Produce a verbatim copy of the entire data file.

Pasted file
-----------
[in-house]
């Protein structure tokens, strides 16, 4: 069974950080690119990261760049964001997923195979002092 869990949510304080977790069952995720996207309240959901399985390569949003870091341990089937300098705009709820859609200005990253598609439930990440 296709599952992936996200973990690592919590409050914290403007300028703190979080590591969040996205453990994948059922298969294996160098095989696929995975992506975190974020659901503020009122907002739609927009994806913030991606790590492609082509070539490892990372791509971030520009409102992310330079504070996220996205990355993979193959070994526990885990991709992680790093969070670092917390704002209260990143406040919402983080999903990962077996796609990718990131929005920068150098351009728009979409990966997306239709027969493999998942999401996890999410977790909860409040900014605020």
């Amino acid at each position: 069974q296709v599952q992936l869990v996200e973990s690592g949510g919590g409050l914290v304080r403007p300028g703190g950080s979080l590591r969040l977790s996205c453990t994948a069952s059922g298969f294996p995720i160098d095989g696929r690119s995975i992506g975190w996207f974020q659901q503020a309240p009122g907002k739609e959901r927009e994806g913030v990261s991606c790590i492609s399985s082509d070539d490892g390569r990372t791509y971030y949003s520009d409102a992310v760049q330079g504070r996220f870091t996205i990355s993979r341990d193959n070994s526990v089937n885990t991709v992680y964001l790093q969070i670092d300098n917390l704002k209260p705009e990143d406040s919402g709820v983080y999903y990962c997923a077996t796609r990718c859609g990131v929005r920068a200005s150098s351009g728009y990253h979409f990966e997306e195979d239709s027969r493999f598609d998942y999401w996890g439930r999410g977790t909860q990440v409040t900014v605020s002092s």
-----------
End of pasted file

[in-house]
């Protein structure tokens, strides 16, 4: 069974950080690119990261760049964001997923195979002092 869990949510304080977790069952995720996207309240959901399985390569949003870091341990089937300098705009709820859609200005990253598609439930990440 296709599952992936996200973990690592919590409050914290403007300028703190979080590591969040996205453990994948059922298969294996160098095989696929995975992506975190974020659901503020009122907002739609927009994806913030991606790590492609082509070539490892990372791509971030520009409102992310330079504070996220996205990355993979193959070994526990885990991709992680790093969070670092917390704002209260990143406040919402983080999903990962077996796609990718990131929005920068150098351009728009979409990966997306239709027969493999998942999401996890999410977790909860409040900014605020």
């Amino acid at each position: 069974q296709v599952q992936l869990v996200e973990s690592g949510g919590g409050l914290v304080r403007p300028g703190g950080s979080l590591r969040l977790s996205c453990t994948a069952s059922g298969f294996p995720i160098d095989g696929r690119s995975i992506g975190w996207f974020q659901q503020a309240p009122g907002k739609e959901r927009e994806g913030v990261s991606c790590i492609s399985s082509d070539d490892g390569r990372t791509y971030y949003s520009d409102a992310v760049q330079g504070r996220f870091t996205i990355s993979r341990d193959n070994s526990v089937n885990t991709v992680y964001l790093q969070i670092d300098n917390l704002k209260p705009e990143d406040s919402g709820v983080y999903y990962c997923a077996t796609r990718c859609g990131v929005r920068a200005s150098s351009g728009y990253h979409f990966e997306e195979d239709s027969r493999f598609d998942y999401w996890g439930r999410g977790t909860q990440v409040t900014v605020s002092s």